Clatter, passion, anger, and thrashing rage. Whatever punky descriptors you seek, Chain Whip’s got enough of it on display in these quick and deliberate nine minutes to shatter the million crystals of the Granville Bridge’s chandelier. “Laguna Bleach” opens the release with riffs that shimmy and blister, deking you out before hitting you full force, square in the face. The pace is set for the rest of the EP here — punchy distortion, followed by starry, post-concussion jangling. A frenetic combination that gives the listener no time to catch their breath — or their head. “Fresh Paint and Philanthropy” sees its opening quarter take a pause from the action for an old school Minor Threat-esque bassline and drum bit. The rest furthers Chain Whip’s attack, with drums that roll more often than they pound, leaving less room to breathe on the percussive side.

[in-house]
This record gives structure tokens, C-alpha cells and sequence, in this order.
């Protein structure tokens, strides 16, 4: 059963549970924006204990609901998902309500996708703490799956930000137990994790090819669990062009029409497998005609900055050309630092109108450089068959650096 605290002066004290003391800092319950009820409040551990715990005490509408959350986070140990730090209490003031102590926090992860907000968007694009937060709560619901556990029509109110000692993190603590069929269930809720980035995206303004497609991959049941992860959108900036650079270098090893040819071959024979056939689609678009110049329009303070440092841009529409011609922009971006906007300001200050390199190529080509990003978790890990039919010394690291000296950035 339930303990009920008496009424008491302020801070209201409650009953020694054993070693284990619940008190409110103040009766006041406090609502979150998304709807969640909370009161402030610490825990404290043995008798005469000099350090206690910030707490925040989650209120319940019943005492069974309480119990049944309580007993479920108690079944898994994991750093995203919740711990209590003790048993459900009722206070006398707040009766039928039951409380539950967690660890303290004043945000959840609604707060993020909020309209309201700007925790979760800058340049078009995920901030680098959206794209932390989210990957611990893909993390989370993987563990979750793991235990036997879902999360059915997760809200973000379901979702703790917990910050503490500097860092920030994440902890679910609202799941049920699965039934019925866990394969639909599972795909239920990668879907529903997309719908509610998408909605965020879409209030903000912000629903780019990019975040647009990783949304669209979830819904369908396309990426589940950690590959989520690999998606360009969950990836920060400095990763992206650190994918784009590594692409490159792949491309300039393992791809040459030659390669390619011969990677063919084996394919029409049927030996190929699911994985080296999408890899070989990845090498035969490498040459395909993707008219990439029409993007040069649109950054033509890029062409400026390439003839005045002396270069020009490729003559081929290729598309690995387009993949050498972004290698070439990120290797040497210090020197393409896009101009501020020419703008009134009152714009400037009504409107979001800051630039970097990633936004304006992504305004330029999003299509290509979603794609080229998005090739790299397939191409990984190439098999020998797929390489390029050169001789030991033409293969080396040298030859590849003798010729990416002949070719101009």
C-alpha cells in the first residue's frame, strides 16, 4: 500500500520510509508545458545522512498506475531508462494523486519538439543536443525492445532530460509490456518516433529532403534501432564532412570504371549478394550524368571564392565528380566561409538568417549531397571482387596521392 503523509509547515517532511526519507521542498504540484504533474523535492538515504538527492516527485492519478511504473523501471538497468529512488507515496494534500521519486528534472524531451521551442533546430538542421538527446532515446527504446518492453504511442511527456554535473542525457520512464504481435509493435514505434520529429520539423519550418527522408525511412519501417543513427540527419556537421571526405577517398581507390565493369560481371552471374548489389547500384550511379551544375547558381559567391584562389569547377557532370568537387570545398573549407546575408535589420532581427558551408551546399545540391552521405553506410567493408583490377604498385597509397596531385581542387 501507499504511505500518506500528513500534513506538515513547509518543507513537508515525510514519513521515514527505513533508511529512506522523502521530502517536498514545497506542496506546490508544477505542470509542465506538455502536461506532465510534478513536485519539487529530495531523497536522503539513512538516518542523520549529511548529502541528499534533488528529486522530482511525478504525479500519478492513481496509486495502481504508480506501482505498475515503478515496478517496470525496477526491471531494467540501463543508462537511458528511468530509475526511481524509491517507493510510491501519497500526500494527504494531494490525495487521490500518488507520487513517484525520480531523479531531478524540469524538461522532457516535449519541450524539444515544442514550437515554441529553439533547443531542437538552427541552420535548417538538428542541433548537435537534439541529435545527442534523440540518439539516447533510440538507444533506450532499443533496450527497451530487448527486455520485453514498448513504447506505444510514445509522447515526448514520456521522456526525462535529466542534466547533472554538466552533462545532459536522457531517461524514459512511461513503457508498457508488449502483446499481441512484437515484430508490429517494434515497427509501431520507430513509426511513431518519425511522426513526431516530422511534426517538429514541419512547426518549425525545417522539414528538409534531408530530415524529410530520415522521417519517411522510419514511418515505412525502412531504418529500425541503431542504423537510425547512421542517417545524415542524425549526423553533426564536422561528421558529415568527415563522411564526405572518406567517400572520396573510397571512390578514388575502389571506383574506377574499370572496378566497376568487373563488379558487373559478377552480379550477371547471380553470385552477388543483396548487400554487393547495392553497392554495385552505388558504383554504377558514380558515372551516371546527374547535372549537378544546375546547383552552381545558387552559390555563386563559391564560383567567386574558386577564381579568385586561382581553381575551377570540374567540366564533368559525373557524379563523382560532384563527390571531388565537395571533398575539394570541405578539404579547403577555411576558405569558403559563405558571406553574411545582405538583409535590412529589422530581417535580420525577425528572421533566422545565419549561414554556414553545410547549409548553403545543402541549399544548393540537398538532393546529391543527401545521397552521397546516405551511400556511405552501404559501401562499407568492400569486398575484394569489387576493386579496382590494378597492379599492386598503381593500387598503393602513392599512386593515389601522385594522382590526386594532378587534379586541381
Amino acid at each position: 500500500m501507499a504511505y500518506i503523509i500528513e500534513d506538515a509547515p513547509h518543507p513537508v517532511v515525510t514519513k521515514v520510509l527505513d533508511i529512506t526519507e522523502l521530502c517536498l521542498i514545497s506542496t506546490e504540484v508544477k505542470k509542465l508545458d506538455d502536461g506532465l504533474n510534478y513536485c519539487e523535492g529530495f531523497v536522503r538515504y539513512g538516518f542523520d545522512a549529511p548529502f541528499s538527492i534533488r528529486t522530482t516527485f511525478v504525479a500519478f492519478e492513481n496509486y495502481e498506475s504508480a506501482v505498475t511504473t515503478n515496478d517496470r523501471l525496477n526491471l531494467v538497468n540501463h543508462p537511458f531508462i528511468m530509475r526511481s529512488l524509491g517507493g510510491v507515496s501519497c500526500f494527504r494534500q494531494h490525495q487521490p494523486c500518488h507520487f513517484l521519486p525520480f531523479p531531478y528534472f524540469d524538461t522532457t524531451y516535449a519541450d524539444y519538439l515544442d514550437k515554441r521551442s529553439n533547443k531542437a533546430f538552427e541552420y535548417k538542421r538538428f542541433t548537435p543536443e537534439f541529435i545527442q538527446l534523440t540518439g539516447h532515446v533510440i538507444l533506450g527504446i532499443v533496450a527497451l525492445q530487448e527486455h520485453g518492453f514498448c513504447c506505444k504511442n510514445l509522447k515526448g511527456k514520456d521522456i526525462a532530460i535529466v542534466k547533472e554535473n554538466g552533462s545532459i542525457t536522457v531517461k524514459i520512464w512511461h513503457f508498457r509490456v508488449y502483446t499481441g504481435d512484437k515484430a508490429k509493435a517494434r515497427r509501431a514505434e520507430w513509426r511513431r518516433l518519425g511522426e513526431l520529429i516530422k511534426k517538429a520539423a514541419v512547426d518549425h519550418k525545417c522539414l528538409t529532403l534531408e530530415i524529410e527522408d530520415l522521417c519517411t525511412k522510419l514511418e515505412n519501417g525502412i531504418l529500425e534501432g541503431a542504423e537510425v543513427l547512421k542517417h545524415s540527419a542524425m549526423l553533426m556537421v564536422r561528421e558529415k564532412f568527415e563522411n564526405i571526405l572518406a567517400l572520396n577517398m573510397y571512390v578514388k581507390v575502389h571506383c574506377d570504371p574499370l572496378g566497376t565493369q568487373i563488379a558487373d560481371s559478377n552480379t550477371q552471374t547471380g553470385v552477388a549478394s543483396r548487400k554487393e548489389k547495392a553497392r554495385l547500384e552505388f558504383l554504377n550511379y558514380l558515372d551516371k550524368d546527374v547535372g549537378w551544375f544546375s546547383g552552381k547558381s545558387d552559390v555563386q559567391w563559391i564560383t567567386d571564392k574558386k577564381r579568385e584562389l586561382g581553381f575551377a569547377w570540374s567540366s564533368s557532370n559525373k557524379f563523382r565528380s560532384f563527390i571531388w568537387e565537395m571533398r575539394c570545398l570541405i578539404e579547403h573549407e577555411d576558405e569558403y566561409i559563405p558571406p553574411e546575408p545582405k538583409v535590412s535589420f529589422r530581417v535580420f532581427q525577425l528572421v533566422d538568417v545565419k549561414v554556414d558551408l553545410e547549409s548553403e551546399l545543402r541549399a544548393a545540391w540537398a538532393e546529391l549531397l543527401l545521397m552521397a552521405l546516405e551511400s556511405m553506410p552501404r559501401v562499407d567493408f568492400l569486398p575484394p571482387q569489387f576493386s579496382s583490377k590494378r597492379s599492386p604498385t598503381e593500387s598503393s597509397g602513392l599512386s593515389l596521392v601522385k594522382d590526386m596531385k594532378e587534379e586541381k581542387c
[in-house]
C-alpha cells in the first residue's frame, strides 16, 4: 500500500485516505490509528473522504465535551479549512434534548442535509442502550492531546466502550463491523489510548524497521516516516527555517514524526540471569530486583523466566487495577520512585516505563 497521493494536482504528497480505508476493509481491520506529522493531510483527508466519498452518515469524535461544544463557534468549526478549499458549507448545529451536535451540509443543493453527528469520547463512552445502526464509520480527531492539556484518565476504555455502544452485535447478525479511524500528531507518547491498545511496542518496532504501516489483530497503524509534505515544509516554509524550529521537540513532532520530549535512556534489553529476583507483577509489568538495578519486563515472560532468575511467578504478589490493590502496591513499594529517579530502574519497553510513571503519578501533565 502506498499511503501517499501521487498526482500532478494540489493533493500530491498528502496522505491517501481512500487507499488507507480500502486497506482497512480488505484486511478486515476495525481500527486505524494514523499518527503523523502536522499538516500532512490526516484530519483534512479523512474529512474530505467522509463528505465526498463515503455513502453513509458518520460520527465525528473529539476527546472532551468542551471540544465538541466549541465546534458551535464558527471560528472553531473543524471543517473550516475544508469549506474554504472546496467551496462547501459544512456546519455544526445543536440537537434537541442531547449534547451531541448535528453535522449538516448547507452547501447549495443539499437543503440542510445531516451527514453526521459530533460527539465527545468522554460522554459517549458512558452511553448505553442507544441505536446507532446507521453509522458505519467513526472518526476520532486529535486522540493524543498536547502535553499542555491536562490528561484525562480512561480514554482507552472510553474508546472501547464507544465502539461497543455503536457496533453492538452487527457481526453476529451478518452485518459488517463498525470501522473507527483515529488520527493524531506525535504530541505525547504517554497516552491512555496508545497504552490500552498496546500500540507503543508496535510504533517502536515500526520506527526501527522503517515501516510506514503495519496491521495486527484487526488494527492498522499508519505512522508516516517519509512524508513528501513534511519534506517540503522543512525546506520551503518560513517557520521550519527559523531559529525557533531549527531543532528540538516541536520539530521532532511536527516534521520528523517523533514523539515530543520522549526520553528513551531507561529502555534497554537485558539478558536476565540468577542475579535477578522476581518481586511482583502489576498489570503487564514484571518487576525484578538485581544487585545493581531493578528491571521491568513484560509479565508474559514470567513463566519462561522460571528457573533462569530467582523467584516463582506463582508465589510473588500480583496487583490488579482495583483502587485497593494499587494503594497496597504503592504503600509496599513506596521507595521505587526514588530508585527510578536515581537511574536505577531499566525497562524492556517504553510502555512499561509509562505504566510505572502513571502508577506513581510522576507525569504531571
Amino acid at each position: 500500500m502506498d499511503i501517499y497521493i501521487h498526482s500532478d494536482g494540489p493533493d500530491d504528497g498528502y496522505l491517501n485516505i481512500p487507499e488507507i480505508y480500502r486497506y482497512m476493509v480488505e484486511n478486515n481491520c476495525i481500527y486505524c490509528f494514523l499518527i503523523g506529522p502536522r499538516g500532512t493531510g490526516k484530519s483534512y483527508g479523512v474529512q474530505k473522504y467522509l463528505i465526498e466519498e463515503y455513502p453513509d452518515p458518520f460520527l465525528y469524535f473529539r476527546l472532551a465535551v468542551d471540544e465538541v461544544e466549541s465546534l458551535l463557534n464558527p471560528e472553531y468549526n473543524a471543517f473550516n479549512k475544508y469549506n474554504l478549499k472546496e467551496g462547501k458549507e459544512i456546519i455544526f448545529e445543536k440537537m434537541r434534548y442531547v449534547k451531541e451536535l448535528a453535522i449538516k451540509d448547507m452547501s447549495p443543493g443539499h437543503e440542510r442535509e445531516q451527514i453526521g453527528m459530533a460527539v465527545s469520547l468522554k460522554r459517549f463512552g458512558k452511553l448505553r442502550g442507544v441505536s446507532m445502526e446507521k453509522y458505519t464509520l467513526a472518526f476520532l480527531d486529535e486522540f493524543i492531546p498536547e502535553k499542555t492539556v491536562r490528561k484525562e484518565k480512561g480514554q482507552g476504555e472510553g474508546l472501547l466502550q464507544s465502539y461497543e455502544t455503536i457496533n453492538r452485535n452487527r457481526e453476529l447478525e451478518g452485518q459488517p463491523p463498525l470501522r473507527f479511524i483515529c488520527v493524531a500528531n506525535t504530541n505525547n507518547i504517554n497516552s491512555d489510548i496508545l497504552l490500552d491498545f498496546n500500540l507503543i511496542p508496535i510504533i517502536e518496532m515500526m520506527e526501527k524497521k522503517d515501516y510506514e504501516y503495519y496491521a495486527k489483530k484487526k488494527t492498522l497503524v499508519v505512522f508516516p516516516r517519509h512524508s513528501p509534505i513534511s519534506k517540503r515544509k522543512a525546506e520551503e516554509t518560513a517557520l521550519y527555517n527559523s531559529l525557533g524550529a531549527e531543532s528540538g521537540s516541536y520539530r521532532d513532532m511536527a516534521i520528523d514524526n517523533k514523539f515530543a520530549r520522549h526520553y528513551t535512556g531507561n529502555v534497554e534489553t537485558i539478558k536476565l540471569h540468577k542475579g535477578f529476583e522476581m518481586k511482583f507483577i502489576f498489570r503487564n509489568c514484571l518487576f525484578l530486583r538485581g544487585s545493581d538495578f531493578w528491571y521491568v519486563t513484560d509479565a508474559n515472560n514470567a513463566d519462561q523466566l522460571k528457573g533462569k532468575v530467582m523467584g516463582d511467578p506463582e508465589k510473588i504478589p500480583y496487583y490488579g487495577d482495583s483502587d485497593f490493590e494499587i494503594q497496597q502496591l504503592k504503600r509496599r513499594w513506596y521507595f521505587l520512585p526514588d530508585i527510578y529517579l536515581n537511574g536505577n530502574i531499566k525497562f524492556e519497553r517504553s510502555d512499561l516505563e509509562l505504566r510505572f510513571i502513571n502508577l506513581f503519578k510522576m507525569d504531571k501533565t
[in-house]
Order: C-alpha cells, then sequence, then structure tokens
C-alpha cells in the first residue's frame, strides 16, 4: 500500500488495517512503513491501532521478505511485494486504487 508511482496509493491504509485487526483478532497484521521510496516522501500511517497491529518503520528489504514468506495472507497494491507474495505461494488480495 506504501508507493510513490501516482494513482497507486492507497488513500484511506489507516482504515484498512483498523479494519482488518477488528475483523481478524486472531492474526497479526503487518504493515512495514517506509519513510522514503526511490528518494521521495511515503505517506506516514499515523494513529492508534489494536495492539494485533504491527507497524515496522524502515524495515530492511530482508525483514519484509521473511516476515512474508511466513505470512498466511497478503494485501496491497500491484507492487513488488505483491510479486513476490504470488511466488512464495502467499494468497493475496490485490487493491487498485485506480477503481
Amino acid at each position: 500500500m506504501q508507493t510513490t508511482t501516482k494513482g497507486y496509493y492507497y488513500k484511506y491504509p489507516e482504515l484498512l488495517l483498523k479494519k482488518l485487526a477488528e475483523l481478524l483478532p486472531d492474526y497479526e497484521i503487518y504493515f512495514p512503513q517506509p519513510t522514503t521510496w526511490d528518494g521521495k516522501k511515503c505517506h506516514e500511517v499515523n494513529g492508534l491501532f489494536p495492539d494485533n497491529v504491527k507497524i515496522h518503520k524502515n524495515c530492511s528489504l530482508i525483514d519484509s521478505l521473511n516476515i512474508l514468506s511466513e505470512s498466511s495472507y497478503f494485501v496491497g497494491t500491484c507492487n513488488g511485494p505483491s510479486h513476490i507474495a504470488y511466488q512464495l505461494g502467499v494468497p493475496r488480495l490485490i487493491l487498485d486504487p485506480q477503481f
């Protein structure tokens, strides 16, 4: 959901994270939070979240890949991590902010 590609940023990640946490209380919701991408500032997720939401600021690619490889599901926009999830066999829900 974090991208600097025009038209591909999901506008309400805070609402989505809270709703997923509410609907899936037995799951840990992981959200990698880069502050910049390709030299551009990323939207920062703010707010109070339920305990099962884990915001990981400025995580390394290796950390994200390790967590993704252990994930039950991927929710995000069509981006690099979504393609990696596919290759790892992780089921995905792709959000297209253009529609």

The title track, “Two Step to Hell,” opens with a double-stroke roll, providing some slight reprieve, before launching into the rest of its rocking, back and forth duration. Curiously, Spotify and Bandcamp present the last three tracks of this album in separate orders, “Blank Image,” “Up In Smoke,” “Death Was Too Kind” in the case of Spotify, with the first two swapped on Bandcamp. Personally, I prefer the growling, gang vocal shout backs as the first track of the EP’s latter half, providing the catchiest, most robust tune on the track list thus far. The latter tunes veer away (slightly) from the rhythm oriented first-half, each providing more discernible melodies, particularly within the vocals. “Up in Smoke” sounds like a street race and feels more narrative oriented in its structure than the rest of the tunes here — hands out in the open air, cruising along sea-to-sky and shouting out to the ocean. The final tune, “Death Was Too Kind” has a similar feel to London Calling-era The Clash — if only Joe Strummer spent a few days getting anger augmentation lessons from Joey Shithead of D.O.A. If you’re looking for some old-school, heavy, to-the-point hardcore, you’ll be hard pressed to find better satiation this year than Two Step To Hell, a perfect meld of classic brute force, and the richness of modern production. —Tate Kaufman